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No. 25 (December 1958)
– 31 –

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This is the main track to Albatross Point, near which the new harbour may be one day built. The depth of the ironsand deposit may be imagined from the height of these dunes. (W. Martin)


TAHAROA has suddenly become famous. Three years ago very few people had even heard of this small remote Maori village; the only facts about Taharoa known to the scholar were that in 1820. Taharoa was the scene of a battle between the Waikato and the Ngati Toa people under Te Rauparaha, and that as a result of this battle Ngati Toa began his eventful journey southward. After that a Waikato group, all descendants of Kiwi, and part of the Ngati Mahuta subtribe, settled in the fertile valleys and fished in the lakes, rivers and inlets.

When the King Movement started, the people of Taharoa became its ardent supporters. Indeed, long after the King Country was surveyed and settled, the people continued to resist the inroads of the European. The government, in spite of much effort, was never quite able to persuade the people to have a road built to their settlement, so that their isolation was maintained and their present way of life must be almost unique in New Zealand.

It is these people, resourceful and industrious, but as remote as possible from the rest of New Zealand, who found one day that they were the centre of interest of scientists, officials, business men, and the press as the holders of one of the major iron reserves of the world. The dark sand on their beaches, hitherto regarded only as an increasing danger to farm lands, turned out to be worth millions of pounds.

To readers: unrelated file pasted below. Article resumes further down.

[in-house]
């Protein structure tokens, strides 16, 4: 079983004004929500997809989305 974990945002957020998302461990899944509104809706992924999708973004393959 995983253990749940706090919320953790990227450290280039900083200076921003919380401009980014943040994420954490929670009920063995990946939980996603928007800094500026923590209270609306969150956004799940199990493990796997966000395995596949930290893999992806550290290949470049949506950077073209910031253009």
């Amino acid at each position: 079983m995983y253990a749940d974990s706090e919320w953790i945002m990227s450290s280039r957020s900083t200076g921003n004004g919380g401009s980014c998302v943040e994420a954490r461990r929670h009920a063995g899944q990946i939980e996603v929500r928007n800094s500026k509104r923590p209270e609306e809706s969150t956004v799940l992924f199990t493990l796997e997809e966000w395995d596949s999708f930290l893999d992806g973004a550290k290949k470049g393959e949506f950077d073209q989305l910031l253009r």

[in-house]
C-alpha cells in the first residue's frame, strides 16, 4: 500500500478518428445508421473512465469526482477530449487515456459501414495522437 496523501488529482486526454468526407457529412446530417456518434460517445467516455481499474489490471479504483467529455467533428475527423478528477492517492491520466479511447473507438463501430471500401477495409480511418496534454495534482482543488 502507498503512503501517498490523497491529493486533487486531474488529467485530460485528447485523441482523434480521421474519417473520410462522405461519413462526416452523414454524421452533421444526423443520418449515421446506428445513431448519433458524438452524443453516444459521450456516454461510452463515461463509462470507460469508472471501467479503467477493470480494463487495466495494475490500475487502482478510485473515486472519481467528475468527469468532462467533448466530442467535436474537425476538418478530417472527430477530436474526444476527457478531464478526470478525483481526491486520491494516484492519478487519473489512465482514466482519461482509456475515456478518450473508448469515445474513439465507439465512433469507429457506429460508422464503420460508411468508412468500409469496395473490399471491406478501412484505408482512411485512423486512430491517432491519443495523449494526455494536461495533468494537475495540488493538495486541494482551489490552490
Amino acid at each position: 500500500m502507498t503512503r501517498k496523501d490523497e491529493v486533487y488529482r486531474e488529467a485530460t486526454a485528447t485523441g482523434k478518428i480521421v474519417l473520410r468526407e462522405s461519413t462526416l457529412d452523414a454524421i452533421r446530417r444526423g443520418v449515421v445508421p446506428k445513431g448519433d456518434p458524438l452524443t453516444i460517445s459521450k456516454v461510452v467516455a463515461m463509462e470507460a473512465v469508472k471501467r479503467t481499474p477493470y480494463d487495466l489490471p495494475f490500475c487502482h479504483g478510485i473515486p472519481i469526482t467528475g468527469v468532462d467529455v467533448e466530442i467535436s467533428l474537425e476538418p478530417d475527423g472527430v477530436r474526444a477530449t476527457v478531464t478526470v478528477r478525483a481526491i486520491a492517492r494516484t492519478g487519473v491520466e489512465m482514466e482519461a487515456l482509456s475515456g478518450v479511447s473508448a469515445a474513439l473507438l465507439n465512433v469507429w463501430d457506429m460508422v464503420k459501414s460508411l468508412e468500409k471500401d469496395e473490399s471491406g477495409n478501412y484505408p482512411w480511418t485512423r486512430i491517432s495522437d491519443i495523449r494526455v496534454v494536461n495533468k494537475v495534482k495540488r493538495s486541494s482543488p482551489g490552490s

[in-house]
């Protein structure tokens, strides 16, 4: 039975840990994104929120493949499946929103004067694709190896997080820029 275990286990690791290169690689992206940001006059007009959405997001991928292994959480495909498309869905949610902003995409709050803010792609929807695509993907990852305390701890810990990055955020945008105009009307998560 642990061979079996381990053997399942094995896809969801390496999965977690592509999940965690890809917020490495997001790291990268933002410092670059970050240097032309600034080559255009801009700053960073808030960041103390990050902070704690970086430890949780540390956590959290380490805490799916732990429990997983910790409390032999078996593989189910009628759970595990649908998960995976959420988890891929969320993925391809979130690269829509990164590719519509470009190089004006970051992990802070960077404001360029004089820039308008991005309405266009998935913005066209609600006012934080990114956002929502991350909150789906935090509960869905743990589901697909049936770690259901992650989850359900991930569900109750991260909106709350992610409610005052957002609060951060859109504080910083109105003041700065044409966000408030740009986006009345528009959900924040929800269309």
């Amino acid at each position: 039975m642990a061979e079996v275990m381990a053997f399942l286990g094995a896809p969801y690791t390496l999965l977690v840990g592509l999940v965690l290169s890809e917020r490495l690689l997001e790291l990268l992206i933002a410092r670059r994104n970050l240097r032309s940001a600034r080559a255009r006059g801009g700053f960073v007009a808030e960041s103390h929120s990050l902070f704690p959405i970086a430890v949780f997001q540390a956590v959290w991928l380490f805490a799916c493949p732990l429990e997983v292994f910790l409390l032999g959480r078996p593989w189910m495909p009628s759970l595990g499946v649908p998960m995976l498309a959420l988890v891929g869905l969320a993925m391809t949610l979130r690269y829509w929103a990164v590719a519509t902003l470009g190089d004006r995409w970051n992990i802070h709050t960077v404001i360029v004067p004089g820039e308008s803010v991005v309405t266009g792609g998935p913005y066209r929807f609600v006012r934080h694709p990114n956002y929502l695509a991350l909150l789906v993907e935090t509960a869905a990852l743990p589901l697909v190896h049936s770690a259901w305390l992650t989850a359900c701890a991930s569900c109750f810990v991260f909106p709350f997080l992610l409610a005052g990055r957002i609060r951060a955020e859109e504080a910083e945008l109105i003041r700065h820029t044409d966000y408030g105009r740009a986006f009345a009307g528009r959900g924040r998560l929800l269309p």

But it was not only a matter of money. All these intruders made it clear that one day in the not distant future Taharoa would be a centre of industry; there would need to be a port, there would need to be separating machinery to take iron ore out of the sand. There is even a possibility of the ore being smelted in Taharoa, but this depends on the process to be used. And the experts found that Taharoa was just the right place for an industrial site—plenty of fresh water in the lakes and this would be needed in huge quantities to separate the ore; and a perfect natural harbour. Of course a modern road would need to be built but if this was done. Taharoa would be close to cities, coal supplies and all the rest.

Who exactly are the people of Taharoa to whom this strange thing is going to happen? And what, in a few words, is the iron and steel industry it is planned to set up? How are the people of Taharoa going to benefit from it? We shall try to answer these questions in the following pages and first we shall present a picture of the life of the people of Taharoa, written by Miss Ngahinaturae Te Uira, herself from Taharoa, and at present in Wellington on a Social Science bursary.